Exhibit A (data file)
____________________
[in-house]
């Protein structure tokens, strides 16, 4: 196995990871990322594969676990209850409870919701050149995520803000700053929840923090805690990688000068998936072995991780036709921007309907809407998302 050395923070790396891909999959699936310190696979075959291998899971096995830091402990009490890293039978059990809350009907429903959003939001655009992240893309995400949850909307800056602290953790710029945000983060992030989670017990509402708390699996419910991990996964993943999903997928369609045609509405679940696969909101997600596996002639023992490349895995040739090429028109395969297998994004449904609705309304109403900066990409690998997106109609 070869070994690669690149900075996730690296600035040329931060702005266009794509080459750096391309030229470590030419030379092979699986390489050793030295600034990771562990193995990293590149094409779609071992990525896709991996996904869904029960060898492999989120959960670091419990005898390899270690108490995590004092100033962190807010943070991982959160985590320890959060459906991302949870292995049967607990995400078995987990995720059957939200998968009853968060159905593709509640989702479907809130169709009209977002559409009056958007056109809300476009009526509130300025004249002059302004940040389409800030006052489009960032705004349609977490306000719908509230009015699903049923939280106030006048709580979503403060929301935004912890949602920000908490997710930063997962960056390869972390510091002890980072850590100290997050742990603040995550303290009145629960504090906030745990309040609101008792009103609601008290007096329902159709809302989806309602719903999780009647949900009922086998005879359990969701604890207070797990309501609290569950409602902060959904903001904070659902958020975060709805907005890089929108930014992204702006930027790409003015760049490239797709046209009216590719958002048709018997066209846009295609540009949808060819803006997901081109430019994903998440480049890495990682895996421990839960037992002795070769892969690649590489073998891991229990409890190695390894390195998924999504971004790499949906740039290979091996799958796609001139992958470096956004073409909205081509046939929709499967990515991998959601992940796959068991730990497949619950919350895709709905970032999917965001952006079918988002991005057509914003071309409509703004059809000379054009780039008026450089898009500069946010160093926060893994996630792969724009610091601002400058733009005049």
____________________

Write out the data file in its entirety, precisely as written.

[in-house]
């Protein structure tokens, strides 16, 4: 196995990871990322594969676990209850409870919701050149995520803000700053929840923090805690990688000068998936072995991780036709921007309907809407998302 050395923070790396891909999959699936310190696979075959291998899971096995830091402990009490890293039978059990809350009907429903959003939001655009992240893309995400949850909307800056602290953790710029945000983060992030989670017990509402708390699996419910991990996964993943999903997928369609045609509405679940696969909101997600596996002639023992490349895995040739090429028109395969297998994004449904609705309304109403900066990409690998997106109609 070869070994690669690149900075996730690296600035040329931060702005266009794509080459750096391309030229470590030419030379092979699986390489050793030295600034990771562990193995990293590149094409779609071992990525896709991996996904869904029960060898492999989120959960670091419990005898390899270690108490995590004092100033962190807010943070991982959160985590320890959060459906991302949870292995049967607990995400078995987990995720059957939200998968009853968060159905593709509640989702479907809130169709009209977002559409009056958007056109809300476009009526509130300025004249002059302004940040389409800030006052489009960032705004349609977490306000719908509230009015699903049923939280106030006048709580979503403060929301935004912890949602920000908490997710930063997962960056390869972390510091002890980072850590100290997050742990603040995550303290009145629960504090906030745990309040609101008792009103609601008290007096329902159709809302989806309602719903999780009647949900009922086998005879359990969701604890207070797990309501609290569950409602902060959904903001904070659902958020975060709805907005890089929108930014992204702006930027790409003015760049490239797709046209009216590719958002048709018997066209846009295609540009949808060819803006997901081109430019994903998440480049890495990682895996421990839960037992002795070769892969690649590489073998891991229990409890190695390894390195998924999504971004790499949906740039290979091996799958796609001139992958470096956004073409909205081509046939929709499967990515991998959601992940796959068991730990497949619950919350895709709905970032999917965001952006079918988002991005057509914003071309409509703004059809000379054009780039008026450089898009500069946010160093926060893994996630792969724009610091601002400058733009005049």